It is one of the most magnificent examples of the Roman Baroque style: an unmissable jewel.
Just a stone’s throw from Piazza Venezia and the Quirinale in the heart of Rome stands Palazzo Colonna, one of the largest and oldest palaces in the city, and it is still inhabited today. Construction on it began in the 14th century over the foundation of the ancient Serapide Temple at the behest of the Colonna family, one of the wealthiest and most noble families in Rome, boasting the good fortune of having had Marcantonio Colonna (commander of the papal fleet, winner of the Battle of Lepanto of 1571 against the Ottomans) as an ancestor.
The cannonball lying on the stairs of the Great Hall of the Palace is quite interesting: it has remained there since 1849 when it was shot from Janiculum Hill by the French army, who had come to the aid of Pope Pius IX during the Republican insurgence in Rome.
The gallery is the heart of the family art collection and is extraordinary in both size and beauty; it is 40 metres long and entirely covered with mirrors, frescoes and splendid works by Guercino, Tintoretto and Guido Reni. Pass the two, majestic, Siena-yellow marble columns to enter the Room of Landscapes, so called for the numerous countryside paintings by Gaspard Dughet. The vault depicting the Allegory of the Battle of Lepanto was painted at the end of the seventeenth century by Sebastiano Ricci. Apotheosis Hall is just before the Throne Room which is also dedicated to the Pope of the family, Martin V, and is rich in important masterpieces including The Beaneater by Annibale Carracci and works by Paris Bordone, Bronzino, Perugino and Tintoretto.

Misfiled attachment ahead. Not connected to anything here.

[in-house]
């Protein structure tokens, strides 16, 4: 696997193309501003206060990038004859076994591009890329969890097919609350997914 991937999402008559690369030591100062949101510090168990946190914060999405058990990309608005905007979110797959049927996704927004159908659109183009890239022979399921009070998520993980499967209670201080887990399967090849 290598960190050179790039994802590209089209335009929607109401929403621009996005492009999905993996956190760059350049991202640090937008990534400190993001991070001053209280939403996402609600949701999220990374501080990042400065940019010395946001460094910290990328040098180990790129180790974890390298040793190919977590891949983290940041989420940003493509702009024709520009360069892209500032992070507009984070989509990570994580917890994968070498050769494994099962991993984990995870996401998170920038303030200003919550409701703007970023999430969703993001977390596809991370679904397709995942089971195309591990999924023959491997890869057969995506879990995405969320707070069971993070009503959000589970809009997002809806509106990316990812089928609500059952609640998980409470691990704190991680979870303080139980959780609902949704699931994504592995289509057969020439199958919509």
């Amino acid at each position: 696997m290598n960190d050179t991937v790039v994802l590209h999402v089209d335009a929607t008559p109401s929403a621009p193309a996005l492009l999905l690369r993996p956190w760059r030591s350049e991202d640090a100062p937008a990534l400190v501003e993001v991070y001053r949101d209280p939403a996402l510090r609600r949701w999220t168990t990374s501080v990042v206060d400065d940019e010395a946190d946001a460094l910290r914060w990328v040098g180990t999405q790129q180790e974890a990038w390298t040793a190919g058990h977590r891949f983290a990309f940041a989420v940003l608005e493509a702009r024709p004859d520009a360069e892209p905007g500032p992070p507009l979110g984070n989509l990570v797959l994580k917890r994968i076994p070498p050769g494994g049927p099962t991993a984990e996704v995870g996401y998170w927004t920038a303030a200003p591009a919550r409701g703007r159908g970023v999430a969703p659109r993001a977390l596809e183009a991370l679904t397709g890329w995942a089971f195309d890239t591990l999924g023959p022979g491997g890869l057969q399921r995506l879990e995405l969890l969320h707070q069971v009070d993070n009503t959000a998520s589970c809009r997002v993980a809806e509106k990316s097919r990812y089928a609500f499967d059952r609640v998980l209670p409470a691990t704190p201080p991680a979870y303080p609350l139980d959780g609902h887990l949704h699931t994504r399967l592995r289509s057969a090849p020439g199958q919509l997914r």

The 15th-century apartment of Princess Isabelle, Prince Marcantonio VII Colonna’s wife, is an authentic treasure chest. Among the many rooms, the Fountain room stands out for the ancient Roman fountain exhibited in the centre. The vault of this room was frescoed by Pinturicchio and still preserves its original Venetian-style flooring.
Don’t miss the gardens of Palazzo Colonna: a green oasis in the centre of Rome. Pass Via della Pilotta and reach the Colonnesi Gardens, where there is a splendid nymphaeum with rocaille decorations: a true “water theatre”. Interestingly, in exactly this point it is possible to catch a glimpse of the ancient remains of
the Serapide Temple which Emperor Caracalla had built in the third century.